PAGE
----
Then, in September, her oncologist said only strong chemo, with potentially adverse side effects and a five to 10 per cent chance of extending her life, was available on the NHS.
Following this grim news, Julie, her daughters drama teacher Katie Sharp, 27, and project manager, Rebecca Bentley, 29, from Bristol, her son, Jamie Shaw, 23, a property developer, and self-employed husband Jeremy Shaw, 53, started searching for alternatives.
Julie, who switched to a mainly vegetarian and organic nutrient-rich diet, said: ‘After finding the cancer charity, Yes to Life, we researched the Berkson Protocol.
‘It’s an immune-boosting approach founded by a US doctor, which I believe medical journals across the world have recognised for slowing down the growth of pancreatic cancer.’
Julie recovering in hospital after having a stent operation to improve her digestion
The mother-of-three switched to a mainly vegetarian and organic nutrient-rich diet
Taking over 30 supplements, including oregano oil and turmeric, in August, Julie began drinking two litres of organic cold pressed juices a day – made up of 3kg of carrots, five beetroots and two bunches of celery.
The drinks, which take two hours a day to make, are cold pressed rather than blended, in order to extract the juice from the vegetables.
Rebecca said: ‘My brother was really keen juicer, but we all did it. We would do anything to help mum.’
Rebecca, Jamie and Katie also took their mother to Hightree Medical Clinic in Uckfield, East Sussex, three or four times a week for a month, to receive vitamin supplements via IV drips as it was the only place that offered it.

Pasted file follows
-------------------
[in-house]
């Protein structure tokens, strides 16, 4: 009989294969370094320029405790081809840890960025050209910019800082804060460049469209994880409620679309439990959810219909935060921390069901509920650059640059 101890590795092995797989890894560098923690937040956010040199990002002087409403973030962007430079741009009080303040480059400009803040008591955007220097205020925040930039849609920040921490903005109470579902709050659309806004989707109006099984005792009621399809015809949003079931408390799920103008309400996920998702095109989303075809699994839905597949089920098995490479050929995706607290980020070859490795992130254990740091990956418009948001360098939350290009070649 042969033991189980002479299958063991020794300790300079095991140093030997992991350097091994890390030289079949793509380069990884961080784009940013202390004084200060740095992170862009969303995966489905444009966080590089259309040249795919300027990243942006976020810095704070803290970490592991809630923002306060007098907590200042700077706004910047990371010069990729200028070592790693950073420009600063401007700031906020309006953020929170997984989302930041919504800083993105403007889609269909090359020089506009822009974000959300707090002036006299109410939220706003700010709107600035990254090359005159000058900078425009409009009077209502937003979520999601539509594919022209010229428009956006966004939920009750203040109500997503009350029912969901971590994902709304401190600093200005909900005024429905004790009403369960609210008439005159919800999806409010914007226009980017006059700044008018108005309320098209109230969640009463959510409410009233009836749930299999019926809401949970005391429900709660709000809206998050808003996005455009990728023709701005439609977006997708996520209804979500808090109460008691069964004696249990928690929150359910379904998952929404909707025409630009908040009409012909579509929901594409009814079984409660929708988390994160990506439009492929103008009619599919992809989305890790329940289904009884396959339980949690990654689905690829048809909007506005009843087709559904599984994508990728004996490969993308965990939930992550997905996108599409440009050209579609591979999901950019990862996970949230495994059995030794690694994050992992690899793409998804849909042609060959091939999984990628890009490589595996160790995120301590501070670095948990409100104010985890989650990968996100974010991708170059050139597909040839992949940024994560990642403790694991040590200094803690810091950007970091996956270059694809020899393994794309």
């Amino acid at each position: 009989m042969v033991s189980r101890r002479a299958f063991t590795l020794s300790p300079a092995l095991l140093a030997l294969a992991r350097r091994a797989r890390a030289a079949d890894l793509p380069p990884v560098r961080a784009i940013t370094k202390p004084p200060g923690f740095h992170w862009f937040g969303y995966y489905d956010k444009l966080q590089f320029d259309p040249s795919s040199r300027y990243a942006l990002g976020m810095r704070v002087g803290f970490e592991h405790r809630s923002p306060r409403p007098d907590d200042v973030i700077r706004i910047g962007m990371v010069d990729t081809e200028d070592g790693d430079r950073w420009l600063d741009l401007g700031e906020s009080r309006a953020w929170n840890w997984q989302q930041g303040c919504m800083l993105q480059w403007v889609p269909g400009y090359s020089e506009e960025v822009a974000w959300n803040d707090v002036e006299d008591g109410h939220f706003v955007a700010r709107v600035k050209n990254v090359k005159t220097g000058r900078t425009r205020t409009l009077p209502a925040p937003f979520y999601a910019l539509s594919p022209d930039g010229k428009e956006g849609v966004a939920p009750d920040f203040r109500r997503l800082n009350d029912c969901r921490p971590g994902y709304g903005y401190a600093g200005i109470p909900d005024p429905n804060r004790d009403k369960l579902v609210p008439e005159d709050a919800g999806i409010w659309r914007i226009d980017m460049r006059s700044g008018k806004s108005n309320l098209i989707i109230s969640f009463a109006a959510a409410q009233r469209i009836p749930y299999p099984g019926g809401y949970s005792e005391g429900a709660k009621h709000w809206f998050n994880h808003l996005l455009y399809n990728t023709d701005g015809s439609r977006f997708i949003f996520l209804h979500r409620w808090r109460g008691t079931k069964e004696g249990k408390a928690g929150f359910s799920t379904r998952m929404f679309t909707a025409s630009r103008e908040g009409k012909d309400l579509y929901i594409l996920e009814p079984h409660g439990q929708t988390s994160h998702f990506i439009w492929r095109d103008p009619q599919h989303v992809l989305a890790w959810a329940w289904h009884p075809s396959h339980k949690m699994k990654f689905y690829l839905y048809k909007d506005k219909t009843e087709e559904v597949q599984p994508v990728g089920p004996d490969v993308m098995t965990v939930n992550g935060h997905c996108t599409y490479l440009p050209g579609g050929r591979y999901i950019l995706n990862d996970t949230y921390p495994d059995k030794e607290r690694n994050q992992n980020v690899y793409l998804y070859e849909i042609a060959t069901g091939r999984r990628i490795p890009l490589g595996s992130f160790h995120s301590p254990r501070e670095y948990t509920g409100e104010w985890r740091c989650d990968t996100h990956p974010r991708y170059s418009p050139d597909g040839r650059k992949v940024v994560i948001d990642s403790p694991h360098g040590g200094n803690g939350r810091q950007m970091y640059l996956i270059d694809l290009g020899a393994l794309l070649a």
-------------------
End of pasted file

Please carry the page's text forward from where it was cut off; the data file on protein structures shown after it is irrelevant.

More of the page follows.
Rebecca continued: ‘We weren’t having any scans at that point, but Mum was suddenly walking for an hour, or going out to a restaurant for dinner, or sleeping better and building an appetite.
‘We realised the results were there in front of our faces. She was having a better quality of life by doing this treatment.
‘The theory was that if we kept her body as strong as possible, to fight the cancer by itself, then it should slow it right down.’
But, she has refused to give in and, after meeting patients with similar conditions at Hightree, she learned how some had lived for years beyond the weeks they were originally given by doctors.
Fundraising for chemo
One of the treatments she discovered was a special, targeted, low-dose chemotherapy, available privately at the Hufeland Klinik in Germany, costing £15,000 for four weeks of treatment.
To raise money for the special chemo, she formed ‘Team Julie’ and started a fundraising page, and, supported by her local community, held golf days, bingo nights and a Christmas elf themed walk.
‘People are really pulling together. A lot of people are behind her,’ said Rebecca. ‘We think the alternative treatments have made a big difference.
Katie and Julie have their memories of a very special day when she married Joel
‘Of course, we don’t know what would have happened without them, but I suspect she wouldn’t have been walking around, being the mother of the bride, getting on aeroplanes and feeling up for chemotherapy – so she’s in a really good position now.’
On November 13, Julie flew to Germany, to start targeted chemotherapy at the Hufeland Klinik. It will include three weeks of a lower dose of chemo than the NHS version, lowering the risk of severe side effects. If it goes well, she may need another round early next year.
Scans and blood tests since she has been there have revealed that her pancreas and liver tumours have not grown in size since she was diagnosed in July.
Doctors have also told her that her liver seems to be regenerating and that, while the number of cancer cells in her blood have increased, they have not either formed any new tumours, or increased the size of existing ones.
Julie added: ‘It’s amazing. I just can’t believe it and I am so grateful to all my family, friends and kind strangers, who have all helped to raise money to make my treatment possible.’
To donate towards Julie’s cause, visit here.